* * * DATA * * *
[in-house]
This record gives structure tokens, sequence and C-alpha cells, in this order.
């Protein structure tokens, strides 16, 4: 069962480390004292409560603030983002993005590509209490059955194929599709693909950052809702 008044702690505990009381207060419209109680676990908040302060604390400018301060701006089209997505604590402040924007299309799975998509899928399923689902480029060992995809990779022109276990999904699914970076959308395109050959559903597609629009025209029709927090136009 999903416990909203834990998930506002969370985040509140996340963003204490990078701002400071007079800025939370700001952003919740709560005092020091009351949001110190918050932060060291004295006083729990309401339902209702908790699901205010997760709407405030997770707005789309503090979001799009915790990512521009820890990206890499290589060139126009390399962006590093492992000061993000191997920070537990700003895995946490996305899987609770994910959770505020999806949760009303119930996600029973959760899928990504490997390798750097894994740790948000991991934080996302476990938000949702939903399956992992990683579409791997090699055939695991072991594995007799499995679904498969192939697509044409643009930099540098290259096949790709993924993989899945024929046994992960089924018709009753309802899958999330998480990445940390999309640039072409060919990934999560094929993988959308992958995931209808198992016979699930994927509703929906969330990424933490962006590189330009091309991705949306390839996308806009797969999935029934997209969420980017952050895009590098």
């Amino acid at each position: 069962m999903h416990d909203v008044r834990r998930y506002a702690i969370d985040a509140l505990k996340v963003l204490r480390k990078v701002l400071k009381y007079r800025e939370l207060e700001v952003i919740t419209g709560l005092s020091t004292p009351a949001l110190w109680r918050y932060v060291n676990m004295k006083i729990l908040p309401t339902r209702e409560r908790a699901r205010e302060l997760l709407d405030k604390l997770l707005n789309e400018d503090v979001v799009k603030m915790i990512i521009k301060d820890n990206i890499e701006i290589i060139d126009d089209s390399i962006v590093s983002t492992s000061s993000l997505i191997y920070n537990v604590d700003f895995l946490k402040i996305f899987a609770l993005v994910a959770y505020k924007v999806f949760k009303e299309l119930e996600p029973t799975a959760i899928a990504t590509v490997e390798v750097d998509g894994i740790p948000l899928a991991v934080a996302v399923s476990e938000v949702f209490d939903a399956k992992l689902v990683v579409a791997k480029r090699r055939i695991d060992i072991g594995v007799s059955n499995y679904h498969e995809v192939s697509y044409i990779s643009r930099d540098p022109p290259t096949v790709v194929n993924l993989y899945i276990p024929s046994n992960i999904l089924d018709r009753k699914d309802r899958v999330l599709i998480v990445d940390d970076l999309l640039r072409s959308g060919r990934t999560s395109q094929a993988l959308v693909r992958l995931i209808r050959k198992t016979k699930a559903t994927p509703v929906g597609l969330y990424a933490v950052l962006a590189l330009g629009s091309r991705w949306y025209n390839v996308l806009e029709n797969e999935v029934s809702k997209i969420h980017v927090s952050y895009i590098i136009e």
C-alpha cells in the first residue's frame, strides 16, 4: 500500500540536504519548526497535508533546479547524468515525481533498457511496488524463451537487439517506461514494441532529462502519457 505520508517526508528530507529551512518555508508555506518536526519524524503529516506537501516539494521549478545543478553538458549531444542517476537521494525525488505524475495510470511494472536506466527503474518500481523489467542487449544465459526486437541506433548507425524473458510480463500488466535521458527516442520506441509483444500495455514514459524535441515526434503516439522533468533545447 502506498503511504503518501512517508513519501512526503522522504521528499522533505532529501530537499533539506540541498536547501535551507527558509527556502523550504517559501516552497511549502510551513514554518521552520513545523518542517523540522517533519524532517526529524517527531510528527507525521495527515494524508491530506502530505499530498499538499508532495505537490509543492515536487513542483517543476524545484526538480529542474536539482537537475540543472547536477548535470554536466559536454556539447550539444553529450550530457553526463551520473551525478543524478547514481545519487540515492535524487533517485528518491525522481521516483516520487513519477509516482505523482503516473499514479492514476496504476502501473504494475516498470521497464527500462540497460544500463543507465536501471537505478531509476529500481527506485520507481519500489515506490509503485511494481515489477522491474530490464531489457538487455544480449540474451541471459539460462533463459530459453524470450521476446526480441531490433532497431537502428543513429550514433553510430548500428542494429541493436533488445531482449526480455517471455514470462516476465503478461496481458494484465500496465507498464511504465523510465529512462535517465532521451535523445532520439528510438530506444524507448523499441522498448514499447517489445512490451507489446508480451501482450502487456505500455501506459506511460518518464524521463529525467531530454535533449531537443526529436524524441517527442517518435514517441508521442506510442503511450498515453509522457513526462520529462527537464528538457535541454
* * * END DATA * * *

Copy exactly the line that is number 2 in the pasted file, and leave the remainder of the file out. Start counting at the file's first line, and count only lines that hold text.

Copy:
This record gives structure tokens, sequence and C-alpha cells, in this order.